Courts Around The World Dealing With The Fact That There Are Mean People Online

from the but-is-it-illegal? dept

Here are two separate lawsuits, halfway around the world from each other that seem to be touching on quite similar issues: whether or not it's illegal to be a jerk online. The first, described by Eric Goldman, is about a student who has sued a bunch of high school classmates, their parents and Facebook, because those students created a private group on Facebook where they made fun of the girl. Goldman points out all the problems with the lawsuit: suing Facebook makes no sense and will get thrown out pretty quickly. The group was private, and limited to six students, so the total "audience" for any defamation was a grand total of five people -- and, while the comments were mean, they were also pretty obviously not true. Also, suing the parents for "negligence" in supervising their kids isn't likely to get very far. All in all, it seems like the case probably won't last very long.

However, the results on the other side of the planet were a bit different. VivekM points us to the news of a teen in India who started an Orkut group against a certain political party. Many people left anonymous comments as a part of the group, but the party sued the teenager who created the group, claiming he violated a local law against "hurting public sentiment." Rather than realizing the the kid starting the group should have no liability for the statements made by others, the Supreme Court in India has said that he can be charged, noting: "You are a computer student and you know how many people access internet portals. Hence, if someone files a criminal action on the basis of the content, then you will have to face the case. You have to go before the court and explain your conduct."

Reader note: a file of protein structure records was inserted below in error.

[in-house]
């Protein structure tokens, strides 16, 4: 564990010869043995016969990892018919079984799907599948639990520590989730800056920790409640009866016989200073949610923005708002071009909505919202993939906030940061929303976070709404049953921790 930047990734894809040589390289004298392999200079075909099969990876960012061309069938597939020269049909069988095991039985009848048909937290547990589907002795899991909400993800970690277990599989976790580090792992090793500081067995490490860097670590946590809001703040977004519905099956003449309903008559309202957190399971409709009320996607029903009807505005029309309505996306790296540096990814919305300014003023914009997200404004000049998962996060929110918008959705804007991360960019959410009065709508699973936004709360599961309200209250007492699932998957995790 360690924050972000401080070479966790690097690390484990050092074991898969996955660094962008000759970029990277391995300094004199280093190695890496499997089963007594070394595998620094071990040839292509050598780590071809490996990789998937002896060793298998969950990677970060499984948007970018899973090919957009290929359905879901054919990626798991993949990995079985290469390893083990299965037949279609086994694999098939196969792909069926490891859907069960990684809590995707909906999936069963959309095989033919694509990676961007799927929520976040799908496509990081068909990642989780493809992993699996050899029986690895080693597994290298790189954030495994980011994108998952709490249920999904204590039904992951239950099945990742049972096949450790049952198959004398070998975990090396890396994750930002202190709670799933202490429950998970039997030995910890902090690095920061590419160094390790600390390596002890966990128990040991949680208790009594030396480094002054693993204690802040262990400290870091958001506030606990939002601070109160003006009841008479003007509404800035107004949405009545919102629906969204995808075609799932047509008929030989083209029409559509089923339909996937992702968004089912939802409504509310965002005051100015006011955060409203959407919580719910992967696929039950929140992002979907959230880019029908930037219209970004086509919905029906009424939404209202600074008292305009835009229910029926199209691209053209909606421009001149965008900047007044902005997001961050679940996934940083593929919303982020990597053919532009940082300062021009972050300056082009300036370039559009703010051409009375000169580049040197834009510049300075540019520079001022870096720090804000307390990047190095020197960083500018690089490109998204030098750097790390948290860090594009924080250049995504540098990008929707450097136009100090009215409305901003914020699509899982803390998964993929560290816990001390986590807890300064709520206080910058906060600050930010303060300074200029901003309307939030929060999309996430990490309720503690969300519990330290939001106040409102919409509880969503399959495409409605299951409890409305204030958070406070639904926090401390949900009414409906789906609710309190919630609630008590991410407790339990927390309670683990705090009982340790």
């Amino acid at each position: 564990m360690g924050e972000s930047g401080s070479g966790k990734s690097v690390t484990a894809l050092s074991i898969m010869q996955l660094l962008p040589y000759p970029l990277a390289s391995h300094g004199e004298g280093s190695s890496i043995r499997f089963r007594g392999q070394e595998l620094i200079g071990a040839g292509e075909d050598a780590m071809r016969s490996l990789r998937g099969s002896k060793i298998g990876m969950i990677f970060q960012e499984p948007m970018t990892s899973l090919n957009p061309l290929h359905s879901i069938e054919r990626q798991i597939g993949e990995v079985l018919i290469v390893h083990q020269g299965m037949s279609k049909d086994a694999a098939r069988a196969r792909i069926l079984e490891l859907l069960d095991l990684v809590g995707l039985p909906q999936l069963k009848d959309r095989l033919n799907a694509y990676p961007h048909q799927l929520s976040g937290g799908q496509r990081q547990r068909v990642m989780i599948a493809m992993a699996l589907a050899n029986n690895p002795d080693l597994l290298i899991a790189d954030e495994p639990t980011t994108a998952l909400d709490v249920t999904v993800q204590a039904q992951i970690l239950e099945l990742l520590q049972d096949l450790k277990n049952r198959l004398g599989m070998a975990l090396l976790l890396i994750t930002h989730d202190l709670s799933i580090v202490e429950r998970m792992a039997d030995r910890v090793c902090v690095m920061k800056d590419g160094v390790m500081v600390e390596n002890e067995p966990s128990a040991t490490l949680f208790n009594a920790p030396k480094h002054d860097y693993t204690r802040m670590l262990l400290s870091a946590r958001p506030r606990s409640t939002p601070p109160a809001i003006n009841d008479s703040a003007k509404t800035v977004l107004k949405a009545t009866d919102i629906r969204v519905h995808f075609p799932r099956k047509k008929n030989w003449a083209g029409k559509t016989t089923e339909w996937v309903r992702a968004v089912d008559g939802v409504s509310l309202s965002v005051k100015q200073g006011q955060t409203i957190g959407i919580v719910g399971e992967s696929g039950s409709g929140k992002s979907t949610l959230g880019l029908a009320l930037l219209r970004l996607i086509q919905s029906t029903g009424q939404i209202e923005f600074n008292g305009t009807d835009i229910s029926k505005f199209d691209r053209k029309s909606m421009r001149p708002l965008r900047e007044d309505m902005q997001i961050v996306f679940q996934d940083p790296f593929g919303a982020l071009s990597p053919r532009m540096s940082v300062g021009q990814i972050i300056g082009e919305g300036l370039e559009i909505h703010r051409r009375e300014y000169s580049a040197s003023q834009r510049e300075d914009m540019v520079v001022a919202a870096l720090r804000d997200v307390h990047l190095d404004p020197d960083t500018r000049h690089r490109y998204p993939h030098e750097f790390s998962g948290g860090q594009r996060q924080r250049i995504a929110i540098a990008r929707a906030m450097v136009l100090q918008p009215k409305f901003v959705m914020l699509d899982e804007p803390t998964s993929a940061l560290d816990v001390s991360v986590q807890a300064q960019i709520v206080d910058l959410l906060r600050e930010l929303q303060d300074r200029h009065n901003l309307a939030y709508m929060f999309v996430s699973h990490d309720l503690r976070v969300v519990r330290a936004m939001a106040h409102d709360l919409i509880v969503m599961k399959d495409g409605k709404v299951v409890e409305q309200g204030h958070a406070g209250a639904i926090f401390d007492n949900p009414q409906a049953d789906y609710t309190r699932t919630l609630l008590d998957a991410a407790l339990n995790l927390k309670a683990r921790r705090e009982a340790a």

At some point, people and courts will recognize that there will always be jerks online, and it makes little sense to go around filing lawsuits against anyone in any way connected to those being jerky (even the jerky folks themselves), but until that time, the court systems around the world are going to be quite busy with similar cases.
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Filed Under: india, lawsuits, liability, libel, social networks

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  1. identicon
    Anonymous Coward, 5 Mar 2009 @ 11:52am

    Freedom of speech and responsibility

    OK, I recognize the irony of posting anonymous in this thread.

    That being said, there are at least a few things that make non-online speech a bit different than online speech.

    Non-online speech normally has a finite lifetime. The spoken word normally has the lifetime of the conversation. In issues like Imus's comments, the spoken word will live as long as someone talks about it. However, I imagine not many people can quote Imus's comments verbatim and in context today.

    The written word requires physical media in order to propagate. If you don't have a copy of the paper, pamphlet, or tract, then at best you get the information second hand.

    In both of the above cases, responsibility goes along with the saying or publishing of sophomoric comments. The statement can be directly traceable. Other people can (and do) respond accordingly towards the people who make these comments.